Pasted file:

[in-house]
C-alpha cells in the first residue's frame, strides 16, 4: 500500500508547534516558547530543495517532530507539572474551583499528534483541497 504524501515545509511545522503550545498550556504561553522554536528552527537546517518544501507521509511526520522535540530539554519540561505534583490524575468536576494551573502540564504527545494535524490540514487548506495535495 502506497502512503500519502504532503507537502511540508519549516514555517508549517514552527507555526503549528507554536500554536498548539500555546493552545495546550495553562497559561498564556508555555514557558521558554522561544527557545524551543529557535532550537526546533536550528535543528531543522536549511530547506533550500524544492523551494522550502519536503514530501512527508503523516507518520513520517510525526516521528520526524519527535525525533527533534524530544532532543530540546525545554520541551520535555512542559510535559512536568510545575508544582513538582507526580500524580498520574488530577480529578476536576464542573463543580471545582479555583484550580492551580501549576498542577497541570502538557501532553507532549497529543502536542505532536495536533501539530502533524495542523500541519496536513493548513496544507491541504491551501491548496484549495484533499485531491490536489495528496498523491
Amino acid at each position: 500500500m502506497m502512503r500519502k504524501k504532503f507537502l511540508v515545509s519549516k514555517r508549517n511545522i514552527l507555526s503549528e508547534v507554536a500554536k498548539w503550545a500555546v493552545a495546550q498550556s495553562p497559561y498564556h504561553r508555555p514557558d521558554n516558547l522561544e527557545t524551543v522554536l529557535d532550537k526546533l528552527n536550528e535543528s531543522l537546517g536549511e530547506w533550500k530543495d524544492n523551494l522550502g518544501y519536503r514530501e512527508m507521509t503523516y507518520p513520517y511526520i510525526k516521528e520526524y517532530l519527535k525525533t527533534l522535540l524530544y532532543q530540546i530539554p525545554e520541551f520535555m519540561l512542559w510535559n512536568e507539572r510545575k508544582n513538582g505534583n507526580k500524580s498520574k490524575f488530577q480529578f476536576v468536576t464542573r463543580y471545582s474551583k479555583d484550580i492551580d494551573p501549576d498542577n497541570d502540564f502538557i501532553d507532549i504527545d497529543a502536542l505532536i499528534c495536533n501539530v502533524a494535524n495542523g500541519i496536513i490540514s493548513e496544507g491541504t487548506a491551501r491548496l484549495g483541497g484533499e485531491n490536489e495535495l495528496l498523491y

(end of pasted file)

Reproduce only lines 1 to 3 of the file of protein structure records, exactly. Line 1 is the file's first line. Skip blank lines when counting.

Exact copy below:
[in-house]
C-alpha cells in the first residue's frame, strides 16, 4: 500500500508547534516558547530543495517532530507539572474551583499528534483541497 504524501515545509511545522503550545498550556504561553522554536528552527537546517518544501507521509511526520522535540530539554519540561505534583490524575468536576494551573502540564504527545494535524490540514487548506495535495 502506497502512503500519502504532503507537502511540508519549516514555517508549517514552527507555526503549528507554536500554536498548539500555546493552545495546550495553562497559561498564556508555555514557558521558554522561544527557545524551543529557535532550537526546533536550528535543528531543522536549511530547506533550500524544492523551494522550502519536503514530501512527508503523516507518520513520517510525526516521528520526524519527535525525533527533534524530544532532543530540546525545554520541551520535555512542559510535559512536568510545575508544582513538582507526580500524580498520574488530577480529578476536576464542573463543580471545582479555583484550580492551580501549576498542577497541570502538557501532553507532549497529543502536542505532536495536533501539530502533524495542523500541519496536513493548513496544507491541504491551501491548496484549495484533499485531491490536489495528496498523491
Amino acid at each position: 500500500m502506497m502512503r500519502k504524501k504532503f507537502l511540508v515545509s519549516k514555517r508549517n511545522i514552527l507555526s503549528e508547534v507554536a500554536k498548539w503550545a500555546v493552545a495546550q498550556s495553562p497559561y498564556h504561553r508555555p514557558d521558554n516558547l522561544e527557545t524551543v522554536l529557535d532550537k526546533l528552527n536550528e535543528s531543522l537546517g536549511e530547506w533550500k530543495d524544492n523551494l522550502g518544501y519536503r514530501e512527508m507521509t503523516y507518520p513520517y511526520i510525526k516521528e520526524y517532530l519527535k525525533t527533534l522535540l524530544y532532543q530540546i530539554p525545554e520541551f520535555m519540561l512542559w510535559n512536568e507539572r510545575k508544582n513538582g505534583n507526580k500524580s498520574k490524575f488530577q480529578f476536576v468536576t464542573r463543580y471545582s474551583k479555583d484550580i492551580d494551573p501549576d498542577n497541570d502540564f502538557i501532553d507532549i504527545d497529543a502536542l505532536i499528534c495536533n501539530v502533524a494535524n495542523g500541519i496536513i490540514s493548513e496544507g491541504t487548506a491551501r491548496l484549495g483541497g484533499e485531491n490536489e495535495l495528496l498523491y